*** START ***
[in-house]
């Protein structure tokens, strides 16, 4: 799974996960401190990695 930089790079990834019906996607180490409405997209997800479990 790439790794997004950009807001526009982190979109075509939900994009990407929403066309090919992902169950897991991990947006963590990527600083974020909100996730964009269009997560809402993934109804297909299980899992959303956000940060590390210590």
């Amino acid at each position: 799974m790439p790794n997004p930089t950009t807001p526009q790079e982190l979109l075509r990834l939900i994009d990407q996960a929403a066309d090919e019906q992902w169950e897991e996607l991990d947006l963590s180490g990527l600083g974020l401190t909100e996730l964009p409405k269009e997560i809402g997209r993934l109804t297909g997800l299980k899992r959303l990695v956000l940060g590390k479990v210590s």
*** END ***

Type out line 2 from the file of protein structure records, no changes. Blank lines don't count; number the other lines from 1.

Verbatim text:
């Protein structure tokens, strides 16, 4: 799974996960401190990695 930089790079990834019906996607180490409405997209997800479990 790439790794997004950009807001526009982190979109075509939900994009990407929403066309090919992902169950897991991990947006963590990527600083974020909100996730964009269009997560809402993934109804297909299980899992959303956000940060590390210590």